All of the tours of the castle are guided, and I suggest to book in advance. In order to book in advance, you need a few days. Because my trip was planned at the last minute, all advance tickets for the day had gone, even though I tried nearly a week before the day of visit. There are a limited number of tickets available on the day, but there are long queues, and they could sell out if you're not early enough. For your guided tour, you do need to be at the castle for the entrance and not to miss your slot as there aren't any refunds. The walking timings on the map are more than adequate.




We had to climb up a set of stairs on the way to the top of Hohenschwangau Castle, and these were snow-covered and slippery.


The guided tour took us across to the rooms where we learned about some of the items within the rooms. In one room was a piano that Wagner played on as Ludwig was a fan of music and the arts. The room that Ludwig stayed in was transformmed so that it appeared that he could sleep under the stars, and some of the ceiling was fitted with orbs that could be lit and glow.


The views from the top of Hohenschwangau Castle are amazing, so we took these in after our guided tour. We then had to walk down, but we opted not to walk down the stairs this time as they were too slippery and I saw placed where people had fallen. We decided to walk down via the road, which was virtually slip-free and had nice views of the lake and castle.






This is a beautiful castle. Keep checking back for my review of Newschwanstein Castle next door.

Visiting Christmas Markets in Lindau, Germany

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After visiting Kufstein in Innsbruck in Austria, we headed to the town of Lindau, which is situated on Lake Constance in southwest Germany (in Bavaria). The town is on an island in the lake, with a bridge to the mainland, and the town dates back to before Roman times. There are boat trips around the lake or to an Austrian town on the opposite side of the lake. The town also has its own Christmas market, which is situated on the picturesque harbour. The Christmas market was the main reason for our visit.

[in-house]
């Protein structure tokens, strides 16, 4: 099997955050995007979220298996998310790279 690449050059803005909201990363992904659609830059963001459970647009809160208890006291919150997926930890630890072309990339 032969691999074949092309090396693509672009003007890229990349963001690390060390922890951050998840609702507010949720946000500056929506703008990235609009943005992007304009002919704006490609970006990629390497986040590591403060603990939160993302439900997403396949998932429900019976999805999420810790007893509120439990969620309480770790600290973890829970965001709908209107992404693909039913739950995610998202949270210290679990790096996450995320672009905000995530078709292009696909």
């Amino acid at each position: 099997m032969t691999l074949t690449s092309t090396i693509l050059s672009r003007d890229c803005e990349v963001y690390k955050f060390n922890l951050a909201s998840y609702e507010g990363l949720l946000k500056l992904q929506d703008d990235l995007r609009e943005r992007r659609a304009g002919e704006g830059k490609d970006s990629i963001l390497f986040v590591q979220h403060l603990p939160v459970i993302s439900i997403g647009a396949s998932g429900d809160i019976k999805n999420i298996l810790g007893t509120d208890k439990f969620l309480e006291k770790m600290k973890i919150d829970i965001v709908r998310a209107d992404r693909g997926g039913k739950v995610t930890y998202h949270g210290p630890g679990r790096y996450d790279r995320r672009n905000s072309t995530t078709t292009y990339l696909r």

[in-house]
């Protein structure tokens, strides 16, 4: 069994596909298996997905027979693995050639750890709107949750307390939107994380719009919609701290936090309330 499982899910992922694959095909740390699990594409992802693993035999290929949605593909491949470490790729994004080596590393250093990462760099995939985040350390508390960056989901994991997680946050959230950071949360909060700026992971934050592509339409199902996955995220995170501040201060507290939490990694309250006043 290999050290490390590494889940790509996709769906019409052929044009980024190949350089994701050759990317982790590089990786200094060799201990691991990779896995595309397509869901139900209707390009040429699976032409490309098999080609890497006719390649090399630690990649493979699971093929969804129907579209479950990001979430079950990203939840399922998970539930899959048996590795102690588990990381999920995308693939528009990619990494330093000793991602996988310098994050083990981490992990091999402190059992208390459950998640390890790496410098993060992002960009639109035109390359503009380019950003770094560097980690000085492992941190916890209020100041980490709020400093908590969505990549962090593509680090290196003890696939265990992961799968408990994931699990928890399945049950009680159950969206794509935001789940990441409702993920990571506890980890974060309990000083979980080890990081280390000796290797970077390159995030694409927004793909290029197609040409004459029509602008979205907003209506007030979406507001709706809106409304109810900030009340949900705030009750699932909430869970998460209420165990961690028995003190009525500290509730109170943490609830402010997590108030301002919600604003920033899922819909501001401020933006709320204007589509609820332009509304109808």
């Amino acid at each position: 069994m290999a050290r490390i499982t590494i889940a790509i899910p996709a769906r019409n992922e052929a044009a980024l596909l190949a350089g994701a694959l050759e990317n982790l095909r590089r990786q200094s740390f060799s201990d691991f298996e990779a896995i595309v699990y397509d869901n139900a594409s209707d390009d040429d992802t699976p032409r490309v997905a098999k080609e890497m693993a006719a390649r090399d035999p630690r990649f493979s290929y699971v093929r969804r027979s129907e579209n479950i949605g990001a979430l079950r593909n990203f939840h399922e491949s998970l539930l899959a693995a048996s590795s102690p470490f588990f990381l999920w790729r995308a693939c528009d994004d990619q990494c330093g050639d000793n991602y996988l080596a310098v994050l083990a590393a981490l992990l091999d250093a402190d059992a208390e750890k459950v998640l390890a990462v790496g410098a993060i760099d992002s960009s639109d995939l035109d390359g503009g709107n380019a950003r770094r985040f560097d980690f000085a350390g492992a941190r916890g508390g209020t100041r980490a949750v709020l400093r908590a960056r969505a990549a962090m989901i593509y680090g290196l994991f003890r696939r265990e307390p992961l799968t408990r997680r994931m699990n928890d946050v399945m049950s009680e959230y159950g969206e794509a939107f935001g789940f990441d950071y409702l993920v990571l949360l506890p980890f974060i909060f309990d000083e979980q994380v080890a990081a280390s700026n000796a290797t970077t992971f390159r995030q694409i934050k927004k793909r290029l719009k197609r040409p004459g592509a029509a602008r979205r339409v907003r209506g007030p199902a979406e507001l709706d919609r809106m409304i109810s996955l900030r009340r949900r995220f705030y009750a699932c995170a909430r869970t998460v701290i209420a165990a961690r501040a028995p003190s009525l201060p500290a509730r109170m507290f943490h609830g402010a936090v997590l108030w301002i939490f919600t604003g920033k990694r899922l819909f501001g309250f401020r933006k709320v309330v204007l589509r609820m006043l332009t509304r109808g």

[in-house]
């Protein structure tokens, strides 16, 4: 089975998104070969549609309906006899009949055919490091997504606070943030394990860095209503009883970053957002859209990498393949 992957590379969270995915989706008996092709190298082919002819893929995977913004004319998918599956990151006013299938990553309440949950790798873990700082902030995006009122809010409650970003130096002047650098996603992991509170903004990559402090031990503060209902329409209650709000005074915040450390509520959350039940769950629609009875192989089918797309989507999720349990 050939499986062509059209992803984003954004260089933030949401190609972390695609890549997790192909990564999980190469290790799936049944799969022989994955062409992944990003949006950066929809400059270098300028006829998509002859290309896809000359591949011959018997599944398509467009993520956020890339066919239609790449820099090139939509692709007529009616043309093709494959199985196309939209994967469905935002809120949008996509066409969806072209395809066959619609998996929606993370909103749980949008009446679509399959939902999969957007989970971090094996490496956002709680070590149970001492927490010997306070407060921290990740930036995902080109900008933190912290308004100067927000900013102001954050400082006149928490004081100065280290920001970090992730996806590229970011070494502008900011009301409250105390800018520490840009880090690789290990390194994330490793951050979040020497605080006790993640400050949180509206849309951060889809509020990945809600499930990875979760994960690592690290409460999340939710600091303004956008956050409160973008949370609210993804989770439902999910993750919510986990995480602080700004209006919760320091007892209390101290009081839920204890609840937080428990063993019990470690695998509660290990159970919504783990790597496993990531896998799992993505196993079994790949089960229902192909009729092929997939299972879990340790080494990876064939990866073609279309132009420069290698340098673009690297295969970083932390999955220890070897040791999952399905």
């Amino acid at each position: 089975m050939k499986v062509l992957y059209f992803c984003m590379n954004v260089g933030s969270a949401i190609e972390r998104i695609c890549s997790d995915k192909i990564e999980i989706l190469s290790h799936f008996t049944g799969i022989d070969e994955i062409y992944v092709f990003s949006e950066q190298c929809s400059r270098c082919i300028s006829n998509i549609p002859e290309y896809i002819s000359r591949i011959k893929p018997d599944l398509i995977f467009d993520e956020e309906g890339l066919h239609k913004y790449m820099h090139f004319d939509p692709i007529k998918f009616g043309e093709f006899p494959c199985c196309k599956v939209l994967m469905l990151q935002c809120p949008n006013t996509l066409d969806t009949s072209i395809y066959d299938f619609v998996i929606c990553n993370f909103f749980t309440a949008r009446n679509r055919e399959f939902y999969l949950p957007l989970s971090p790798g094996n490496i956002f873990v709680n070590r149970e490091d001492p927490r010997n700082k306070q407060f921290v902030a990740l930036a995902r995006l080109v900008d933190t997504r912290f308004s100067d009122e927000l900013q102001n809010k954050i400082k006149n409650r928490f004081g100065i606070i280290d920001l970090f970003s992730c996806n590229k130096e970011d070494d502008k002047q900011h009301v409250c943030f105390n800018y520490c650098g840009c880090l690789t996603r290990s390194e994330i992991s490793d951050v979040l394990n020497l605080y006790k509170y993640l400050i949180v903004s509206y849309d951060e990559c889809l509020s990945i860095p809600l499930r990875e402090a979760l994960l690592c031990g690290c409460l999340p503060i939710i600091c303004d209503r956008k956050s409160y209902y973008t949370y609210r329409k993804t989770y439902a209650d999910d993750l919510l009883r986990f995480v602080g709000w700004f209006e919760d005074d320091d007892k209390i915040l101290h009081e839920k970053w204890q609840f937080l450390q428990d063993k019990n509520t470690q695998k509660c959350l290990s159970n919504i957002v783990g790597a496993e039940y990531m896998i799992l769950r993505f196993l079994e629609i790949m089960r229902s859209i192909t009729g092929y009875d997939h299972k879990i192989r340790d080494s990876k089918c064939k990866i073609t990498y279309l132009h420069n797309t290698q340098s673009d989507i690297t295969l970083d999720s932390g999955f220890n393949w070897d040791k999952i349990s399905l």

We arrived fairly early and had a wander around the Christmas market first. The Christmas market is fairly small but has a diverse selection of items for sale and the famous mulled wine.


Smoked fish was also on offer here, and I noticed this before from other Christmas markets.


Another popular treat I discovered in Lindau, and this was similar to a pizza. There were sweet and savoury ones, and I had the sweet one with apple and vanilla cream. I've never had anything that tasted quite like this before.




The day we visited was very foggy and cloudy, but there was a short moment where the clouds lifted and we could see the mountains on the other side of the lake. The harbour has a lighthouse and a sculpture of a seated lion, which looks like a tribute to Roman times.


There is also a clocktower on the side of the harbour, and this opens later in the afternoon and in the evening to offer wonderful views over the harbour and the Christmas market.



After exploring the Christmas Market, we walked down the main street in Lindau, which is only a couple of streets away from the harbour. We saw the beautiful buildings, shops, and a huge Christmas tree. We also had dinner at a German restaurant.






After eating, we went back to the Christmas market in order to see it in the dark. It looked beautiful lit up with the clocktower glowing.



Whereas Innsbruck in Austria has a mountain Christmas Market, Lindau has a lake Christmas market. Have you ever been to Lindau Christmas Market?